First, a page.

ERISA and Global Benefits

Trifecta of M&A-related ERISA Cases (and WARN decisions)
Transactional lawyers will be smart to take note of the following employment-related decisions that have come out within the past few weeks.
$16M Awarded to Optionees due to Flawed Cash-out in Spin/Merger
In business transactions, the parties generally address the target company's stock awards in a manner that honors the contractual rights of employees. Costly lessons come, however, when deal terms run afoul of the change-in-control provisions within the target's stock award plan and/or award agreements.
Assessing ERISA Risks from ESOPs – 5th Circuit Clobbers Founder of Closely-Held Company
When the owner of a closely-held company sells stock to an employee stock ownership plan (ESOP), there are numerous valuation, fiduciary, and conflict of interest issues that could explode into ERISA liability. Imagine having ESOP participants recover damages equal to 33% of the amount the ESOP paid for the founder’s shares. The 5th Circuit recently upheld such an award. Its decision provides warning signs for companies with ESOPs and owners who sell shares to ESOPs – and for those performing diligence before they buy or invest in companies that sponsor ESOPs.
Equity Aids the Vigilant: The Supreme Court's Montanile Decision And Its Lessons for ERISA Plans' Efforts To Recover Medical Payments
After the U.S. Supreme Court’s opinion in Board of Trustees of the National Elevator Industry Health Benefit Plan holding that ERISA prohibits suits by benefits plans where the beneficiary spent the settlement money on nontraceable items.
Summary Plan Description Discretionary Grants Are Ineffective To Invoke Firestone Defense, Ninth Circuit Holds
In a decision highlighting the importance of considered plan design and documentation, the Ninth Circuit ruled that a grant to the plan administrator of discretionary authority to interpret plan terms in the plan’s summary plan description (“SPD”), but not in the plan document itself, was insufficient to bestow Firestone deference.
Ninth Circuit Holds That Beneficiary Designation Forms Are Not Plan Documents
In a recent decision significant both to benefit plan sponsors and administrators, and even more critical to plan participants and their beneficiaries (or would-be beneficiaries), the Ninth Circuit held that beneficiary designation forms were not plan documents under ERISA, where the forms did not provide information to participants about the plan and the plan documents did not incorporate the forms by reference.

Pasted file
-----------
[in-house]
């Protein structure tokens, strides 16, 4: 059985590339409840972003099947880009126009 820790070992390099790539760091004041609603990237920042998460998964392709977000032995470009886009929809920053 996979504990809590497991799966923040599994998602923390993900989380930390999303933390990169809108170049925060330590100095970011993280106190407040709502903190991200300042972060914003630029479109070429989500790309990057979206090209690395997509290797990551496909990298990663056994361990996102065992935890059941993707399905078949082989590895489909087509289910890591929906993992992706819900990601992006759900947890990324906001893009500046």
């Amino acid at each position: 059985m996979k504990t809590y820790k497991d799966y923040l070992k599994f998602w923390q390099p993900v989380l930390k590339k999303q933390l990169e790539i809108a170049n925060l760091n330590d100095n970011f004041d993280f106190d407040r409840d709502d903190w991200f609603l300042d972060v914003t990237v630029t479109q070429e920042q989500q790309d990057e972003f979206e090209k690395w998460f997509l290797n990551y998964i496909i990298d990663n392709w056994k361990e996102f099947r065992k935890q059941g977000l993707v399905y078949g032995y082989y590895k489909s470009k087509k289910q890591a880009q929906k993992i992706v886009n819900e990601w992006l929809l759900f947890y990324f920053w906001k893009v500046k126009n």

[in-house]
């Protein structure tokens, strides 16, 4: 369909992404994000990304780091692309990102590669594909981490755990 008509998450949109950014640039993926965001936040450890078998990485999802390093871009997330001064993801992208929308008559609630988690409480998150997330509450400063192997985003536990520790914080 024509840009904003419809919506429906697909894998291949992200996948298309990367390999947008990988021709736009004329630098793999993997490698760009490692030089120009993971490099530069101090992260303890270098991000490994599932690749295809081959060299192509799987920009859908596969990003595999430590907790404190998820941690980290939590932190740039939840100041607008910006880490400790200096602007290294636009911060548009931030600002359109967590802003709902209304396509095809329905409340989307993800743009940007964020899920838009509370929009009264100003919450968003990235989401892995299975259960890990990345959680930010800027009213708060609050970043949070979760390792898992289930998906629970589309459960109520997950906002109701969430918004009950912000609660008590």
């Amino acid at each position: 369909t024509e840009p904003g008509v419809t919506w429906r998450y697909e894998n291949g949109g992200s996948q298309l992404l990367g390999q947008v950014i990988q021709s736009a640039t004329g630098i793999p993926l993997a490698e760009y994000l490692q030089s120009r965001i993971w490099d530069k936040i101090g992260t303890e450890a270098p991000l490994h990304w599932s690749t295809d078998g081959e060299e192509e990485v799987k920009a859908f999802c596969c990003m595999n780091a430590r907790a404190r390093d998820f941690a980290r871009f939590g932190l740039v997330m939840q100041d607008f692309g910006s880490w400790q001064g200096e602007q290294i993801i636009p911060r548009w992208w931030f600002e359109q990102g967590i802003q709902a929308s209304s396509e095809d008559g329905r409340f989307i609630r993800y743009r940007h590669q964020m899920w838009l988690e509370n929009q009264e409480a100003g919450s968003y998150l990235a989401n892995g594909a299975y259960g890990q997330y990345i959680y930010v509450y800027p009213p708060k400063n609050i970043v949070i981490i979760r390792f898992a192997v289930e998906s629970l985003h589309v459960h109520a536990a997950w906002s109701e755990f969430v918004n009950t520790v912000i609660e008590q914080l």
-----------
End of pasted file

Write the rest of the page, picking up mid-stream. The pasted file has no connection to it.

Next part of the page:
Avoid Self-Inflicted Liability: Extraneous Plan Provisions
Retirement plan sponsors are constantly reminded of the many potential liabilities imposed on them by the labyrinthine ERISA statutory scheme, from minimum standards for participation, vesting and funding to the requirement of a claims and appeals process within each plan. However, despite the already existing complexities of ERISA, plan sponsors sometimes include unnecessarily exacting plan provisions that create employer obligations – and hence liability -- where none might have existed otherwise.
First Circuit rejects “continuing violation” or “installment contract” accrual theories for ERISA benefits claims
The First Circuit in Riley joins the Second, Third and Ninth Circuits in rejecting the theory that each monthly benefit payment received by a participant under an ERISA plan is an accrual event giving rise to a new statute of limitations for benefits claims. To date, no Circuit court has adopted a continuing violation or installment contract theory with respect to the accrual of a claim for unpaid benefits under ERISA.
11th Cir. declares: Tracing not required for ERISA liens
In AirTran Airways, Inc. v. Elem, et al., 2014 WL 4694776 (11th Cir. 2014), a welfare plan sued a participant and her personal injury attorney to recover funds the plan paid for medical expenses after the participant received a settlement from the car accident that gave rise to the medical expenses. The Eleventh Circuit held that the plan terms unambiguously created an equitable lien against the settlement funds up to the amount of benefits the plan had paid.
Forfeiture-for-Disloyalty Sustained by Texas Supreme Court (applying NY Choice of Law)
There is a crucial difference between non-competition provisions and forfeitures-for-competition, and the Supreme Court of Texas highlighted that in ruling against a Texas-based employee who resigned from Exxon Mobil to join a competitor.
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